Thirsty tree roots exude more carbon

Catherine Preece, Gerard Farré-Armengol, Joan Llusià, Josep Peñuelas

    Research output: Contribution to journalArticleResearchpeer-review

    35 Citations (Scopus)


    © The Author(s) 2018. Published by Oxford University Press. All rights reserved. Root exudation is an important input of carbon into soils and affects plant and soil communities, but little is known about the effect of climatic factors such as drought on exudation, and its ability to recover. We studied the impact of increasing drought on root exudation and its subsequent recovery in the Mediterranean tree species Quercus ilex L. in a greenhouse study by measuring the amount of total organic carbon in exudates. The amount of exudation per unit root area increased with drought duration and was 21% higher under the most extreme drought scenario compared with the non-droughted control. The amount of root exudation did not differ between the treatments following 6 weeks of re-watering, indicating a strong capacity for recovery in this species. We concluded that drought could affect the amount of root exudation, which could in turn have a large impact on microbial activity in the rhizosphere, and alter these microbial communities, at least in the short term. This tree species may be able to return to normal levels of root exudation after a drought event, but long-term exudate-mediated impacts on Mediterranean forest soils may be an unforeseen effect of drought.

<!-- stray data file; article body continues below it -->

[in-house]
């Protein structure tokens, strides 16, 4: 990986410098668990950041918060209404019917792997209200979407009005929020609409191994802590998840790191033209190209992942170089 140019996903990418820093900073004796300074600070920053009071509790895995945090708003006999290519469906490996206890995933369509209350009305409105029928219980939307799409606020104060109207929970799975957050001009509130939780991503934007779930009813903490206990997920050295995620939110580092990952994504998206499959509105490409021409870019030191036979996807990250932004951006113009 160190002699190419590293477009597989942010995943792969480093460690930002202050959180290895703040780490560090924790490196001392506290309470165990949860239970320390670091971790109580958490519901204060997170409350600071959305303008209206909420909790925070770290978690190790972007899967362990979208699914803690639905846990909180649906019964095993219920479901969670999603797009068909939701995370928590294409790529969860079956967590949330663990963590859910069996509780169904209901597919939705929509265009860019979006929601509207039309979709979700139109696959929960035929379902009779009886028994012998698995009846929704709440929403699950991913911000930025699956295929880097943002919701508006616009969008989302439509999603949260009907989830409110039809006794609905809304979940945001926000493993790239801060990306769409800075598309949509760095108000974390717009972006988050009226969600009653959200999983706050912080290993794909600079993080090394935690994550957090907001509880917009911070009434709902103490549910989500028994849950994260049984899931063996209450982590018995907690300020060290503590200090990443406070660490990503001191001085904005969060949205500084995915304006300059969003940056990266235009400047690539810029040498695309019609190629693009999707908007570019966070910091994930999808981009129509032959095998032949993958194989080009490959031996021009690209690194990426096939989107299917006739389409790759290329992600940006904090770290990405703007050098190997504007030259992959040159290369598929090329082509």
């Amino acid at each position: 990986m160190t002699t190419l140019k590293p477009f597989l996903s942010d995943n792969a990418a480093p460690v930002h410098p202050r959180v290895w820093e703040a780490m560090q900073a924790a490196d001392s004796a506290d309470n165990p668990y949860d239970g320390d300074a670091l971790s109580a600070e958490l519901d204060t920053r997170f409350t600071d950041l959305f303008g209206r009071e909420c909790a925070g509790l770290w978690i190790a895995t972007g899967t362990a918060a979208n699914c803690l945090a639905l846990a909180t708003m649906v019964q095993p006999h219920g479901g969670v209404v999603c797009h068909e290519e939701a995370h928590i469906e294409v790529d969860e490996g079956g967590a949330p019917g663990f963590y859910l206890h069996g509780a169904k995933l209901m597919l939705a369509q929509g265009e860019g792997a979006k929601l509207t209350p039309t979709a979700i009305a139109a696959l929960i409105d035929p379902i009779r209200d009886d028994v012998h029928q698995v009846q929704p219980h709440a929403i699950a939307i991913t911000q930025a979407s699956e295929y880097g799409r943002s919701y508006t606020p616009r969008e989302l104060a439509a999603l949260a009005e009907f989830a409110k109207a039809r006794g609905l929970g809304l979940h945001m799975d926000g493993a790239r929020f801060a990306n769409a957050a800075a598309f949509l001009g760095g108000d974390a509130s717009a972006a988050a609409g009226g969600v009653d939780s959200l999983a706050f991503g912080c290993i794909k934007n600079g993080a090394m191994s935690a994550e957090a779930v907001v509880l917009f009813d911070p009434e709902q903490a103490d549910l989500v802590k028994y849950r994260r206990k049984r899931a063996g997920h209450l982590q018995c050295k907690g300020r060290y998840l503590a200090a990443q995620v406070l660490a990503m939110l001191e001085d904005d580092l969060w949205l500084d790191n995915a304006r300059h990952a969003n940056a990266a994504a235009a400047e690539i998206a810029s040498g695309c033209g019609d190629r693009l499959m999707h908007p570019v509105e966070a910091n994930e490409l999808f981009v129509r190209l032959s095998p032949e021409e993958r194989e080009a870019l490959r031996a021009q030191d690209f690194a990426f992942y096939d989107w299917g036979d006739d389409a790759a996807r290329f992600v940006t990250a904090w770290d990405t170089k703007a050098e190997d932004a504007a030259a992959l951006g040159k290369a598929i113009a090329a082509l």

Original languageEnglish
    Pages (from-to)690-695
    JournalTree Physiology
    Issue number5
    Publication statusPublished - 1 May 2018


    • Carbon
    • Drought
    • Mediterranean
    • Quercus ilex
    • Rhizodeposition
    • Root exudates


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